Tennessee -- History -- Civil War, 1861-1865.
Found in 289 Collections and/or Records:
This collection consists of a letter from Jethro Hill, dated February 3, 1864, sent from Lenoir's Station, Tennessee, to Jodie. Hill describes a brief battle and his good living conditions. He also asks for news of the family and wonders why Jodie hasn't responded to his previous letters.
This collection contains a letter from Job Barnard to Flora Putnam, written from La Vergne, Tennessee on May 30, 1864. In it, he discusses his work on monthly reports to the War Department and singing for a sick Sergt. Henseley of Co H. Barnard also describes meeting local families and conversing with one woman about southern girls versus Yankee girls. He also talks about ladies who seem to like him or think he likes them.
This collection consists of a transcription of an 1864 Civil War diary, written by John A. Curran of the 32nd Iowa Regiment, Co. B. It covers the time period from July 11, 1864 to February 11, 1865.
This collection contains a letter written from John Alexander Wilson to his brother regarding the death of their mother, as well as a typed version of the letter and a brief biographical note on Wilson.
This collection includes four claims filed by John Baxter Edmondson on June 1, 1868 for compensation as a result of the Confederate Army using his Knox County, Tenn. farm for resources.
This June 23, 1880, document by John Bell Brownlow, is a copy penned by Brownlow himself of an affidavit filed at the pension office in Washington, D.C., concerning his disability claim for hemorrhoids resulting from events during and after the Civil War.
John D. Messinger wrote this letter to his friend E. Smith Woodworth from Pulaski, Tennessee on November 20, 1864. In it, Messinger discusses Lincoln's victory in the recent presidential election and Confederate troop movements in Tennessee. He also expresses his hope that the Union will soon win the war so that he can return home.
A travel pass issued by John E. McDermot of the 108th Illinois Infantry at Union headquarters in Memphis, Tennessee on May 2, 1865. It allowed J. T. Willis, his wife, and their four children to pass through Union lines for a period of 30 days without facing arrest.
This collection consists of a letter and a poem written by John Edward Thompson of the 20th Illinois Infantry. The letter, written on March 17, 1862 to a friend while Thompson was stationed in Savannah, Tennessee, discusses Thompson's thoughts on surviving the war and on arriving in Savannah. The poem, entitled Good Night: Who Wouldn't be a Soldier and written before the Battle of Shiloh, was published in the Advocate in 1887.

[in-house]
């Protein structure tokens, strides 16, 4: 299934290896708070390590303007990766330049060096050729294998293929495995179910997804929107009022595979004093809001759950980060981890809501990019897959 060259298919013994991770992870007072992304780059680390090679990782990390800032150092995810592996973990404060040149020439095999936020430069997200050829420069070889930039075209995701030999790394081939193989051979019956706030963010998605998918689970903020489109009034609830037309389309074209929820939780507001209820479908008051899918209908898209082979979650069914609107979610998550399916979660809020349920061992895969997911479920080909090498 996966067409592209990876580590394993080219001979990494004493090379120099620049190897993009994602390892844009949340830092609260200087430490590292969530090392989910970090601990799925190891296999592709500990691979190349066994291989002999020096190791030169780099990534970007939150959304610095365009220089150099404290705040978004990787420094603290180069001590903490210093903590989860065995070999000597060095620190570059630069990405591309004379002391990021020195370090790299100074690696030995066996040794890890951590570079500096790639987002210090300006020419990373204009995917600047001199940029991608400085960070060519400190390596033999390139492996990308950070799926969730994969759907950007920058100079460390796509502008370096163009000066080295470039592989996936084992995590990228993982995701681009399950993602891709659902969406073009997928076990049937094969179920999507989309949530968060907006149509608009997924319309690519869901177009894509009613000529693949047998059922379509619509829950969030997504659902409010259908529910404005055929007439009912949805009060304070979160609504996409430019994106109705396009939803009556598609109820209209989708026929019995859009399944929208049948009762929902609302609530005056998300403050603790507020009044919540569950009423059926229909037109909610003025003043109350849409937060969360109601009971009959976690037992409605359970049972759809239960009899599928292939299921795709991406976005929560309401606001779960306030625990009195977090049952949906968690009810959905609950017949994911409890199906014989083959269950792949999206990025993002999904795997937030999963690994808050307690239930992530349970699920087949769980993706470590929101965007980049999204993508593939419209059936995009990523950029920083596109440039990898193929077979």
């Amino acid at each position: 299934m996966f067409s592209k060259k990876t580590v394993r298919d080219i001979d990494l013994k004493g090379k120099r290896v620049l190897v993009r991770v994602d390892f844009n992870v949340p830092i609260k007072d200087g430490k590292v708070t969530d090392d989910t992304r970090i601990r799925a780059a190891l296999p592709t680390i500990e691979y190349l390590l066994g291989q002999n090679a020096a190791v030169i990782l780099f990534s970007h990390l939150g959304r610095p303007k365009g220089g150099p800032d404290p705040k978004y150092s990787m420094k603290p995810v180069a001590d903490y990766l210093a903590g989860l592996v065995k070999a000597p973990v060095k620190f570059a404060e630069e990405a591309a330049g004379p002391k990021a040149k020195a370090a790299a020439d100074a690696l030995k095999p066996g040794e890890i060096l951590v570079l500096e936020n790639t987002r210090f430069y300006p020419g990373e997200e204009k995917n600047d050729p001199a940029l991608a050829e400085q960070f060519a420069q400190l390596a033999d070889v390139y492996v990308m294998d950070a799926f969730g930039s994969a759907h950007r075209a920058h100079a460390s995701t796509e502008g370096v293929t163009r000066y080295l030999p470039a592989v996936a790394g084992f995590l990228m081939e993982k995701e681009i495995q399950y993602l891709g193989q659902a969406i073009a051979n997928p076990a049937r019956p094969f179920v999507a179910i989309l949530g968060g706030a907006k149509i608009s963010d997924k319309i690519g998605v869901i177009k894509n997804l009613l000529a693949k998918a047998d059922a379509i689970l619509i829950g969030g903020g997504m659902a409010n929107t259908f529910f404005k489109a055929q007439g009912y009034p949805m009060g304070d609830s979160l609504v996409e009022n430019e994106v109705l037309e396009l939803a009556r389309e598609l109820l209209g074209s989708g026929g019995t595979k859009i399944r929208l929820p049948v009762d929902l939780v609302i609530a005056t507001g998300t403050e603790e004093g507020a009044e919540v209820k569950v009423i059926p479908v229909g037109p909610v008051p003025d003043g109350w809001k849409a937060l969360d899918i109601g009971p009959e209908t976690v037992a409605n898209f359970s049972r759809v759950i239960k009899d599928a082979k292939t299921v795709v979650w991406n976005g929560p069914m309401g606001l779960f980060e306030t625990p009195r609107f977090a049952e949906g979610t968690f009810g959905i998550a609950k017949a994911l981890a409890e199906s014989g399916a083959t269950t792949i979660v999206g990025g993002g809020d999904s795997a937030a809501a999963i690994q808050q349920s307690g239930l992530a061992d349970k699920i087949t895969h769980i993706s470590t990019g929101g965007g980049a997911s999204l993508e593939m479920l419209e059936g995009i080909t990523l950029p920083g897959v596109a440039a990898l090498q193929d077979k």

John Forsyth wrote these two letters to his wife, Martha (Swanger) Forsyth, while serving with Company G of the 97th Ohio Infantry. The first is dated September 12, 1863 from Bridgeport, Alabama amidst the Chickamauga Campaign and the second is dated May 27, 1864 from Chattanooga, Tennessee.
In this diary, John Ibaugh writes primarily of his movements between Philadelphia and Washington D.C. during the closing months of the Civil War. He also describes his service at the Battle of Nashville, the Battle of Chattanooga, and the Union Army's final march in Washington, D.C.
The diary housed in this collection documents John M. Hollis's Civil War service, including his enlistment and training and his unit's marches through Arkansas, Missouri, Mississippi, Tennessee, Alabama, and Kentucky. Of particular interest are the descriptions of fierce battles at Murfreesboro, Tennessee and Perryville, Kentucky.
John M. Sutherlin wrote this letter to his brother, Virginia tobacco entrepreneur William T. Sutherlin, on 3 May 1862 from Knoxville, Tennessee. In it, he reports on business conditions in the South during the Civil War.
John McNickle Laird, Jr. of the Ohio 124th Infantry Regiment (U. S.) writes to his mother, Julia Laird, from a camp near Knoxville, Tennessee and from Marietta, Georgia.
In this letter to Master Sergeant Curtis Judd (postmarked in Clarksville, Tennessee) Lathrop discusses how much he dislikes war. He talks about how he would rather be a Chief Operator than out in the field fighting.
According to Lieutenant Colonel John Scott, Colonel Nelson G. Williams of the 3rd Iowa Regiment incorrectly and maliciously reported Second Lieutenant Benton A. Mathews, Second Lieutenant Ole A. Anderson, and Lieutenant Colonel Mathew M. Trumbull of Company D as well as Captain Emilius I. Weiser of Company I as deserters. He calls for an investigation so that these men, who had been wounded and served valiantly, might have their records corrected.
Letters written by Dr. John Shrady (in a very clear hand) to his wife, Jeannie (Sammis) Shrady, while serving as a surgeon with the 2nd Tennessee Infantry Division during the Civil War. Of particular interest are the letters from July 29, 1863 (which tells of a Rebel massacre near Myandotte'sville, Virginia some time in the past) and September 28, 1864 (which discusses difficulties with mustering out and getting paid and mentions W. G. Brownlow in passing).
This brief letter by Union Soldier John W. Bishop was written to his friend Samuel Murphy of Franklin, Ohio on November 27, 1864. Bishop relates the difficulty of being in the enemy's homeland. He was stationed in Tullahoma, Tennessee at the writing of his letter.
This collection houses a letter that John Cleland wrote to his sister, Mary J. Jennie Cleland, in Defiance County, Ohio from Knoxville, Tennessee on December 14, 1863. In it, he discusses his regiment's participation in the Battle of Knoxville, including the losses they suffered.